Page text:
High tea precisely at 5 pm, is a British ritual enjoyed by Her Majesty The Queen. “Tea has numerous health benefits including being an antioxidant, anti-inflammatory, anti-cancer, anti-heart disease,” says Dr. DeMaraco. “Various teas have various benefits. Green tea is the most widely studied and probably the most beneficial. The longest-lived persons in first world countries come from Japan. This is thought to be due to two main factors — green tea and fish.” Barley water, usually flavoured with lemon or other fruit, is a popular British beverage. and a favourite drink for the royal household. In To Set Before A Queen, the cookbook written by Alma McKee who was the cook to both Queen Elizabeth and the late Queen Mother, there is a recipe for barley water– 1/2 cup pearl barley, 2 1/2 quarts boiling water, 2 lemons, 6 orange and brown sugar to taste–which the royal family were apparently all “addicted” to. The Queen herself is said to still enjoy drinking barley water and credits it for her peaches and cream complexion. She has also bestowed a royal warrant on the British soft drink brand Robinsons, makers of Barley Water.
9. Alcohol…in moderation
The late Queen Mother was often the subject of comedic parody claiming she was tipsy from drinking whisky. “There is no question that in this family, alcohol is part of their normal activities, and small amounts of alcohol, unless there is an illness or contra-indication with medication, has a beneficial effect on the heart and brain,” says Gordon. Anecdotally, he recalls a patient at Baycrest Centre for Geriatric Care who lived to be 105 years old and attributed his longevity to having a shot of Canadian Club whisky every night, “In Europe no one would think twice about it but here in North America it’s not part of the normal routine.” Numerous studies show evidence that red wine, in moderation, is good for us. “That’s one of the benefits of the Mediterranean diet. It’s not just the fruits and vegetables, but the wine as well,” adds Petrella.
10. Keep a pet
Queen Elizabeth has a special love for dogs, especially the Pembroke Welsh Corgise, of which she is said to have 16. In a study at State University of New York, Buffalo, stock brokers with high blood pressure who adopted a pet showed a 50 percent decrease in blood pressure compared with their counterparts without a pet. “Getting a positive response from an animal may make one feel better and likely has an effect on the metabolic system to produce higher levels of positive hormones, which improves feelings of well being.” says Petrella. The Queen also breeds horses and ponies.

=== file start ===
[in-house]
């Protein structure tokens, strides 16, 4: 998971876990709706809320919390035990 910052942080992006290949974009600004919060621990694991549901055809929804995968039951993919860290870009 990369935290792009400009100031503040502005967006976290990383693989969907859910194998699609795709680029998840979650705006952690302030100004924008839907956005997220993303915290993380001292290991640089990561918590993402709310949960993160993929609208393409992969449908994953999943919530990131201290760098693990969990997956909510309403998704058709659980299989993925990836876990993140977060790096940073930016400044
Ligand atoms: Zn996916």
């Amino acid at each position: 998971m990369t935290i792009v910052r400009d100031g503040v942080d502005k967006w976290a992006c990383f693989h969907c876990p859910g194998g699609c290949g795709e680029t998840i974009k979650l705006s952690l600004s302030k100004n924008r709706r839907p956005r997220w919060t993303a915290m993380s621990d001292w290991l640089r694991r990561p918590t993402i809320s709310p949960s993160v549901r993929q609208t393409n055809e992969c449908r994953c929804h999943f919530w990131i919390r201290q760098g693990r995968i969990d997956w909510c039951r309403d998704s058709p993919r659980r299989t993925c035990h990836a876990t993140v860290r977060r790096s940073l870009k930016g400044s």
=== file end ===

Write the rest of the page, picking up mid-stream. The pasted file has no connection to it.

11. Help Others – Help Yourself
Volunteering in your community and sharing your talents with others is a gratifying and meaningful way to enrich your life. Charity work is quite important to Elizabeth. During her Golden Jubilee festivities in 2002, the queen asked that people wishing to commemorate the occasion make a donation to five of her favourite charities: Barnardo’s, CRUSE Bereavement Services, I CAN (which helps children with speech and language difficulties), the Royal Agricultural Benevolent Institution, and the Soldier, Sailors, and Air Force Association. “We all know that of giving of oneself and doing ‘good works’ benefits the giver as much as the receiver,” says Gordon. “People say she’s such a good, charitable person. The truth is it’s nice that other’s benefit, but she’s doing it for herself because it’s really good for her. The look on the faces of the recipients can’t help but make her feel good and feeling good is a good thing.”
12. Have a Spiritual Focus
Aside from her official religious roles as Head of the Anglican Church of England, Elizabeth is said to regularly attend services most often at St George’s Chapel at Windsor Castle, at St Mary Magdalene Church when staying at Sandringham House, or at Crathie Kirk when holidaying at Balmoral Castle. In her 2000 Royal Christmas Message broadcast to the Commonwealth Elizabeth said “to many of us, our beliefs are of fundamental importance. For me, the teachings of Christ, and my own personal accountability before God provide a framework in which I try to lead my life.” Organized religions “are a positive influence when they help give meaning to life, allow people to look at the world in a positive way and to forgive the weaknesses of their fellow man,” adds Gordon, “ but this can also be done without organized religion. If you look at spirituality as something that drives you to do good, right and moral things, then that’s also a positive influence.”
Excerpted from EverythingZoomer.